Everytime i would see canon explorers of light, nikon ambassador and even now sony alpha group shots i was angered by lack of diversity. Canon appears to have 1 Black photog, no female Black photographers. Nikon has 1 Black photog out of 35 ambassadors. Sony has 2 out of 48.

Why would that make you angry? Angry at who? And why?

So... no reason, then?

i'm sure you can put two and two together and get five.

Actually, that's why I asked. I could assume your reason but would likely come up with the wrong answer. No big deal; I'll just assume it's a knee-jerk reaction and not something you've put a lot of thought into. I do that all the time.

I'm pretty sure you can put two and two together and get five.

yes. can u name any one other Black photog on that list other than matthew jordan smith. unless they are hiding something i don't see.

If there will be two, you’d ask me to show 3, but for you it was surprise that there is already one, right? And you have no idea what happens with other brands, in other countries, right?

no surprise. just learn to read. i posted the number of ambassadors earlier.

I guess the newly appointed ambassadors should send Andy Day a thank you note?

At this point in history diversity in photography is very largely the choice of who decided to go into the profession. The vast majority of photographers are entrepreneurs. Are you suggesting that people from different races should be forced to be photographers so the profession is more diversified and people from other races should be forced not to or discriminated against because they are in the current majority?

Deleted Account's picture

Yes, they should. Black people are UNDER-represented in Country Music. More black people should be forced to join in, for diversity.

I used to love Charlie Pride, back in the day! :-)

Country music re-education camps should be created! Rappers from all around the world would be brought there and taught to love country music.

Joe Malone's picture

Yes, equality of opportunity is to be lauded. Equality of outcome is both unrealistic, and an impossible ideal.

Deleted Account's picture

I also noticed they discriminate against Eskimos, Native Americans, Cubans, and perhaps Brazilians. Tony, you can correct these injustices. Just hire 2 of each and share the wealth with them. Make it a worker's cooperative. After all, "you didn't build it yourself". Don't just send $500 to Biden for your white sins to be forgiven...

Bruce Neeka's picture

Lets just fire caucasoid ambassadors, it will increase diversity eventually....

Eli Weitz's picture

@Tony Northrup:se Says the apparently financially successful white man! Like others here seeking to tout diversity, you only address the upper tier photographers.

I go to many free B&H EventSpace corporate sponsored classes, their sponsored foto-walks, & industry events Optic - Foto EXpo Plus. There is plenty of diversity among the hobbyist, serious hobbyist, pro-sumers, & everyday pros trying to make a buck.

So you're obviously speaking out abt the high-tier fotogs' diversity. Why does the lack of it pain you?

Do you believe there should be more black high level pros? What are you doing to make that happen? Besides seeking to make change for one specific group?I thought it was abt talent & skill!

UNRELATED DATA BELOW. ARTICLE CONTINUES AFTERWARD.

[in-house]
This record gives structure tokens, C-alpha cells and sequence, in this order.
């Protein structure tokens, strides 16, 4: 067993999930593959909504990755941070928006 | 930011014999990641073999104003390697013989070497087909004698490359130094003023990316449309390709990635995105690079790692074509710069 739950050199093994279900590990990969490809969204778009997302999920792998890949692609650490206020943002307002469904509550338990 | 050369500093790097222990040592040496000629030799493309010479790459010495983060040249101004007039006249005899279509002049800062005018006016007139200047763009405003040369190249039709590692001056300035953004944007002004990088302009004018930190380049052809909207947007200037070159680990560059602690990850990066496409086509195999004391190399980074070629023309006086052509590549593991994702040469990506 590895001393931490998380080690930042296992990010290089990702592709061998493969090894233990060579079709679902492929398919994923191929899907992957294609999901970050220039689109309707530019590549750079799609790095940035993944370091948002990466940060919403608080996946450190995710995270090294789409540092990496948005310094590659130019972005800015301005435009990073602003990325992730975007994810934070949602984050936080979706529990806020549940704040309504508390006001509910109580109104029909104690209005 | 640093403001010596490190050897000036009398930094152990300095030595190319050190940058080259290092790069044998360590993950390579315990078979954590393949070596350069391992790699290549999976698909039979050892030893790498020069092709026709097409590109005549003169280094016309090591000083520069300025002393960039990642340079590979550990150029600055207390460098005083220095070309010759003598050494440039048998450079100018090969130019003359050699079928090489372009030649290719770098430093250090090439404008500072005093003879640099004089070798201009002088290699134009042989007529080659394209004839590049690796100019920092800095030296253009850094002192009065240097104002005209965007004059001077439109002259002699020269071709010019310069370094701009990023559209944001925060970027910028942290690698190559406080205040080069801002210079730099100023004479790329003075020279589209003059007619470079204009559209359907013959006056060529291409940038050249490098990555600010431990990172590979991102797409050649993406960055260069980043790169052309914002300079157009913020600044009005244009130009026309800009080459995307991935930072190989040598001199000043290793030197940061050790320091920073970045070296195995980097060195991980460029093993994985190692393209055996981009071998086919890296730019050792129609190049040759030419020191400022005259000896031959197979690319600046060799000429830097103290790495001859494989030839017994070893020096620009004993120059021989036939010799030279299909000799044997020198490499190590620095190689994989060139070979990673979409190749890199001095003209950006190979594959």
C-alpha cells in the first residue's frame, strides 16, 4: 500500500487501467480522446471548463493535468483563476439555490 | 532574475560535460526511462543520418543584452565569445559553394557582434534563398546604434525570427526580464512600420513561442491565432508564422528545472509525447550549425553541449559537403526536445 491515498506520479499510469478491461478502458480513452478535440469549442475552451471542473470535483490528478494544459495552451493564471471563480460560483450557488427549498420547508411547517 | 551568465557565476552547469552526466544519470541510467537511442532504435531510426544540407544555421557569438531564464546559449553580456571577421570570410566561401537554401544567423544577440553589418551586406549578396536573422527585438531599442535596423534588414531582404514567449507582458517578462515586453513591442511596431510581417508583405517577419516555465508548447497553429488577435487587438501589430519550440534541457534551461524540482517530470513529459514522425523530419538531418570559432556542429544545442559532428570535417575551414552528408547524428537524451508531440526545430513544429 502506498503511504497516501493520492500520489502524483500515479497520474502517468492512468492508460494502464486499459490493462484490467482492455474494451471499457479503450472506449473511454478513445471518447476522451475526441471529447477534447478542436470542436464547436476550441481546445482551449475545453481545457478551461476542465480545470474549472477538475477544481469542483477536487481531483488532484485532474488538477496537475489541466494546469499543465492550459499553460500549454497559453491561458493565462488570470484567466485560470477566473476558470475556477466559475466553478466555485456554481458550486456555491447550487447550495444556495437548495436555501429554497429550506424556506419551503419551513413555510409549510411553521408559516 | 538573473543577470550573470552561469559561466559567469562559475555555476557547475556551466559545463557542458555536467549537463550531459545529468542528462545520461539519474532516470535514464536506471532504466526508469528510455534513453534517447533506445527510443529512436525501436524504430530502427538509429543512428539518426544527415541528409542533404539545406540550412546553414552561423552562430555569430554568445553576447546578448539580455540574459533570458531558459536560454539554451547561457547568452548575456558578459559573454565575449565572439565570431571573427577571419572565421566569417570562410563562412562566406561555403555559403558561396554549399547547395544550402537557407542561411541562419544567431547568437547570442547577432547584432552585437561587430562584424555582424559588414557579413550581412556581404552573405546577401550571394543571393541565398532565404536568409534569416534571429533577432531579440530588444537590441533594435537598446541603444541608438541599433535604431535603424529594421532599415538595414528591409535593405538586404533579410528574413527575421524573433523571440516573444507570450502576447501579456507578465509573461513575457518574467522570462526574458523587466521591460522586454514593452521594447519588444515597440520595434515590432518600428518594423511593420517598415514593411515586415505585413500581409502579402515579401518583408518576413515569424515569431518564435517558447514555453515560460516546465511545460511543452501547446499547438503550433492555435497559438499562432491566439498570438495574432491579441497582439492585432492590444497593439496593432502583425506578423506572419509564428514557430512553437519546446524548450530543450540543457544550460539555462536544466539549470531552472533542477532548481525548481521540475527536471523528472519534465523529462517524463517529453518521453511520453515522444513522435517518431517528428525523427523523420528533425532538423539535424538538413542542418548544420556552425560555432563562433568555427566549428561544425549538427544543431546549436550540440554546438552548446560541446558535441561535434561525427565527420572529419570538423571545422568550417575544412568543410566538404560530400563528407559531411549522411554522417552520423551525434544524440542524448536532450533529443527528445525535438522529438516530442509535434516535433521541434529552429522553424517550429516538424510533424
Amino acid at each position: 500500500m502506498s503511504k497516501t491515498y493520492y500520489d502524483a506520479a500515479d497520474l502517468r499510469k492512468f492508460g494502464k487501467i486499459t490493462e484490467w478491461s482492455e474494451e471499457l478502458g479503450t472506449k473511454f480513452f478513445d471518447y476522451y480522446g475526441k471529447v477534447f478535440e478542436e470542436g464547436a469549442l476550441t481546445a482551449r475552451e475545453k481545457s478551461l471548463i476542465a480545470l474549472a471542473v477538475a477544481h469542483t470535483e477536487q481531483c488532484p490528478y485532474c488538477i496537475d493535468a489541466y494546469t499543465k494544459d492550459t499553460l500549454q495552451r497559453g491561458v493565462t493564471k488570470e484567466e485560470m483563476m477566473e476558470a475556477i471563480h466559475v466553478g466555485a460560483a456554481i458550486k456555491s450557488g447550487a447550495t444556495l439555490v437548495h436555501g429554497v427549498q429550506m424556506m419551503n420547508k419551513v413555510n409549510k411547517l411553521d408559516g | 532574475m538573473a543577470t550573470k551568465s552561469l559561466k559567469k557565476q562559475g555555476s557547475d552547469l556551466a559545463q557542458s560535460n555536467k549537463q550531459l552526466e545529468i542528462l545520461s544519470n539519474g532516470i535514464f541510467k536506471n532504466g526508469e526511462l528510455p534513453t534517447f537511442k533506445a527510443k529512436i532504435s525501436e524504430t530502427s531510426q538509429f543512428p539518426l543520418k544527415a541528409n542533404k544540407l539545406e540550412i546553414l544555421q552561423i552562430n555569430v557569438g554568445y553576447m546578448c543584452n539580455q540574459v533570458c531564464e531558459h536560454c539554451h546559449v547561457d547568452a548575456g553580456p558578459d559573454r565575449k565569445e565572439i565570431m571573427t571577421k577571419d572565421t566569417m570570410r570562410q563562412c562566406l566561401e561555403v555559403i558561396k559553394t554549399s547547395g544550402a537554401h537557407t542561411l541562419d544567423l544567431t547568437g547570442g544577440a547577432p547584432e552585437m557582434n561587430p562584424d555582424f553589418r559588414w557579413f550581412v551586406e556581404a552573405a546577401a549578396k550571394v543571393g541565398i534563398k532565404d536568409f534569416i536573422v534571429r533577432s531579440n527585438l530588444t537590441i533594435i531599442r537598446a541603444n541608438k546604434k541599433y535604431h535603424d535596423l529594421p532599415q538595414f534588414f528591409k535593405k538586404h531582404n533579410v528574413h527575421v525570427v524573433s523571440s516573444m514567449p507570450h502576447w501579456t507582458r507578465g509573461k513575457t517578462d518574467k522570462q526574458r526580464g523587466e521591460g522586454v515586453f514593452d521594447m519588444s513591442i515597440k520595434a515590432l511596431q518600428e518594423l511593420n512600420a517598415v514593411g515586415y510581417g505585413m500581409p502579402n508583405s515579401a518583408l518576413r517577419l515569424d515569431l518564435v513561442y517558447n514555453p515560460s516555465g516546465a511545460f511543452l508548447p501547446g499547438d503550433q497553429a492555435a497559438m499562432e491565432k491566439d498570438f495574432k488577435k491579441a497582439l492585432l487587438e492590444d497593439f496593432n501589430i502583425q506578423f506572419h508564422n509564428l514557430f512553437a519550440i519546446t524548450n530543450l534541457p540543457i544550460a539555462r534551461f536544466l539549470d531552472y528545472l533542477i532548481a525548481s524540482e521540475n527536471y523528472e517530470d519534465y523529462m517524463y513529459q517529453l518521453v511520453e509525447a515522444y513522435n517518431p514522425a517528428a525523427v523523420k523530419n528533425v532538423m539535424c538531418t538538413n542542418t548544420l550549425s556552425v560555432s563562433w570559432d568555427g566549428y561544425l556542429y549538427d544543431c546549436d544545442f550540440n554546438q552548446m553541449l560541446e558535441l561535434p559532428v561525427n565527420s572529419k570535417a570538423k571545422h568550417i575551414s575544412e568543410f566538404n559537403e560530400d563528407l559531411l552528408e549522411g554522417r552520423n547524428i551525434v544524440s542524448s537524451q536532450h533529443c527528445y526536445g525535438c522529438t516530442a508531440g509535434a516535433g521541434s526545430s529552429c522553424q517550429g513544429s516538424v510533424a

Bill Wells's picture

This very thing is what has hurt the black population. The black population is being told day after day that they must be given "stuff" to survive. Wow!!!

That is exactly what happens. Oh you need housing, here you go section 8, you need food, here you go food stamps. College admissions, oh you can get admitted because the color of your skin. You need to apply for a job, well you will get it because of the color of your skin because my company needs more black numbers.

About all I now for sure is, Black Lives Matter, is not the answer. Both sides want to "use" black people. Then it all goes away and things return to normal.

Lenzy Ruffin's picture

Showing a real lack of knowledge, Bill.

Racist white men creating racist policies at every level of government since the inception of the U.S. is what has hurt the black population.

As far as welfare programs go, white people have always been welfare recipients in significantly greater numbers than black people, both on an aggregate and a per-capita basis. Black people living on government resources has always been a lie:

If you turn off welfare programs, that's going to affect way more white people than black people.

And if you talk about farm "subsidies" which is just a euphemism for welfare for farmers that's been going on since the Great Depression. $28 billion in government money to farmers in just the last two years:

I can promise you that endless well of government money has not been going to black people. All those farmers out in the midwest who've been living off the government for generations look like you, not me.

If you want to tell some people to go get a job, start with those farmers.

Not that I disagree but can you give specific examples of racist policies within the last fifty years. I'll readily agree that racists, of all colors, exist.

Alex Herbert's picture

There are countless online resources, published papers and articles with very specific examples, but the documentary "13th" on Netflix is an easy and accessible starting point.

Regrettably, I'm too lazy to look for something, I don't know exists, not that I doubt you. How would you even go about searching for such a thing? And I have no access to Netflix or any television programming for that matter, much preferring books.